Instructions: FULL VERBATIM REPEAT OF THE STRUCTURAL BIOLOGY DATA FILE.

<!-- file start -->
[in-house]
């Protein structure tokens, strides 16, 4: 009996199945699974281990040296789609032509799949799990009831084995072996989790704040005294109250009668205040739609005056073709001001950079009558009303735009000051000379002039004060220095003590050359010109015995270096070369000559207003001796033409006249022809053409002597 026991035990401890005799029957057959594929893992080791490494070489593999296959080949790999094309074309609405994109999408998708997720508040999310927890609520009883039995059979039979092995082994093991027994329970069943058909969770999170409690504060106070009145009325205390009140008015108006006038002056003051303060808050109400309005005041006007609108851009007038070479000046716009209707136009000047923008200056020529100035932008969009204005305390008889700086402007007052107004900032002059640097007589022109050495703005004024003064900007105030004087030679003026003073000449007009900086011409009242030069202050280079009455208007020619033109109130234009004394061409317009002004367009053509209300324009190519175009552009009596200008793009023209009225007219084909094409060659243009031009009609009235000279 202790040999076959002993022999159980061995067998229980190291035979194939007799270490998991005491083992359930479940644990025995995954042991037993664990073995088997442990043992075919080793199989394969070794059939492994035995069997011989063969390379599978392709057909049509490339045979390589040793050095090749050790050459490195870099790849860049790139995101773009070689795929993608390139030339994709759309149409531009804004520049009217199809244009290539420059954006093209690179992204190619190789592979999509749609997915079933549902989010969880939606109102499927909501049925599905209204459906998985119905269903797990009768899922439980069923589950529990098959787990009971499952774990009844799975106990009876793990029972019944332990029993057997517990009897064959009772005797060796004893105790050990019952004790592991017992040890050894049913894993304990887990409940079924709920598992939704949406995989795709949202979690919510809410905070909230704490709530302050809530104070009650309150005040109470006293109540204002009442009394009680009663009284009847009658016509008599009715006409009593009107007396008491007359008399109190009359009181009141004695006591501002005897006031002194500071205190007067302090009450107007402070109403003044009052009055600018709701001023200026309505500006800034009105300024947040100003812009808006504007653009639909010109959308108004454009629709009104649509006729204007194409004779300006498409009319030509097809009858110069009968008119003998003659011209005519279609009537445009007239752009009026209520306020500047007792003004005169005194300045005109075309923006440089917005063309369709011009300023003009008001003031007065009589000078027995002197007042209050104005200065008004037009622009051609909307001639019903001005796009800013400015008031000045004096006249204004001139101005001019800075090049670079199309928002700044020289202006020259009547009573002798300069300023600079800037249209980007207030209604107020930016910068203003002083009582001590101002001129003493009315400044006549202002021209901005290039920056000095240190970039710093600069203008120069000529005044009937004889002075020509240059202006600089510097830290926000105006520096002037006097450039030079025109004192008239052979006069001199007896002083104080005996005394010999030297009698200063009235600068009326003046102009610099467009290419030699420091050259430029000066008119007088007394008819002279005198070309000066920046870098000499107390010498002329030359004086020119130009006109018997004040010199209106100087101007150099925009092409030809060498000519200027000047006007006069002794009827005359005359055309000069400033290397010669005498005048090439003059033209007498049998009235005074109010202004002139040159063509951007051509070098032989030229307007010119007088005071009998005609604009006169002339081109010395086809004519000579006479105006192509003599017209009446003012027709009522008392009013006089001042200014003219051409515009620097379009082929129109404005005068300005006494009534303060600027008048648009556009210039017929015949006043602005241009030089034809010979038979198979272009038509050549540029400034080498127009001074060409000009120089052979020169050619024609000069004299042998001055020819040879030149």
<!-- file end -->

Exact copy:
[in-house]
């Protein structure tokens, strides 16, 4: 009996199945699974281990040296789609032509799949799990009831084995072996989790704040005294109250009668205040739609005056073709001001950079009558009303735009000051000379002039004060220095003590050359010109015995270096070369000559207003001796033409006249022809053409002597 026991035990401890005799029957057959594929893992080791490494070489593999296959080949790999094309074309609405994109999408998708997720508040999310927890609520009883039995059979039979092995082994093991027994329970069943058909969770999170409690504060106070009145009325205390009140008015108006006038002056003051303060808050109400309005005041006007609108851009007038070479000046716009209707136009000047923008200056020529100035932008969009204005305390008889700086402007007052107004900032002059640097007589022109050495703005004024003064900007105030004087030679003026003073000449007009900086011409009242030069202050280079009455208007020619033109109130234009004394061409317009002004367009053509209300324009190519175009552009009596200008793009023209009225007219084909094409060659243009031009009609009235000279 202790040999076959002993022999159980061995067998229980190291035979194939007799270490998991005491083992359930479940644990025995995954042991037993664990073995088997442990043992075919080793199989394969070794059939492994035995069997011989063969390379599978392709057909049509490339045979390589040793050095090749050790050459490195870099790849860049790139995101773009070689795929993608390139030339994709759309149409531009804004520049009217199809244009290539420059954006093209690179992204190619190789592979999509749609997915079933549902989010969880939606109102499927909501049925599905209204459906998985119905269903797990009768899922439980069923589950529990098959787990009971499952774990009844799975106990009876793990029972019944332990029993057997517990009897064959009772005797060796004893105790050990019952004790592991017992040890050894049913894993304990887990409940079924709920598992939704949406995989795709949202979690919510809410905070909230704490709530302050809530104070009650309150005040109470006293109540204002009442009394009680009663009284009847009658016509008599009715006409009593009107007396008491007359008399109190009359009181009141004695006591501002005897006031002194500071205190007067302090009450107007402070109403003044009052009055600018709701001023200026309505500006800034009105300024947040100003812009808006504007653009639909010109959308108004454009629709009104649509006729204007194409004779300006498409009319030509097809009858110069009968008119003998003659011209005519279609009537445009007239752009009026209520306020500047007792003004005169005194300045005109075309923006440089917005063309369709011009300023003009008001003031007065009589000078027995002197007042209050104005200065008004037009622009051609909307001639019903001005796009800013400015008031000045004096006249204004001139101005001019800075090049670079199309928002700044020289202006020259009547009573002798300069300023600079800037249209980007207030209604107020930016910068203003002083009582001590101002001129003493009315400044006549202002021209901005290039920056000095240190970039710093600069203008120069000529005044009937004889002075020509240059202006600089510097830290926000105006520096002037006097450039030079025109004192008239052979006069001199007896002083104080005996005394010999030297009698200063009235600068009326003046102009610099467009290419030699420091050259430029000066008119007088007394008819002279005198070309000066920046870098000499107390010498002329030359004086020119130009006109018997004040010199209106100087101007150099925009092409030809060498000519200027000047006007006069002794009827005359005359055309000069400033290397010669005498005048090439003059033209007498049998009235005074109010202004002139040159063509951007051509070098032989030229307007010119007088005071009998005609604009006169002339081109010395086809004519000579006479105006192509003599017209009446003012027709009522008392009013006089001042200014003219051409515009620097379009082929129109404005005068300005006494009534303060600027008048648009556009210039017929015949006043602005241009030089034809010979038979198979272009038509050549540029400034080498127009001074060409000009120089052979020169050619024609000069004299042998001055020819040879030149």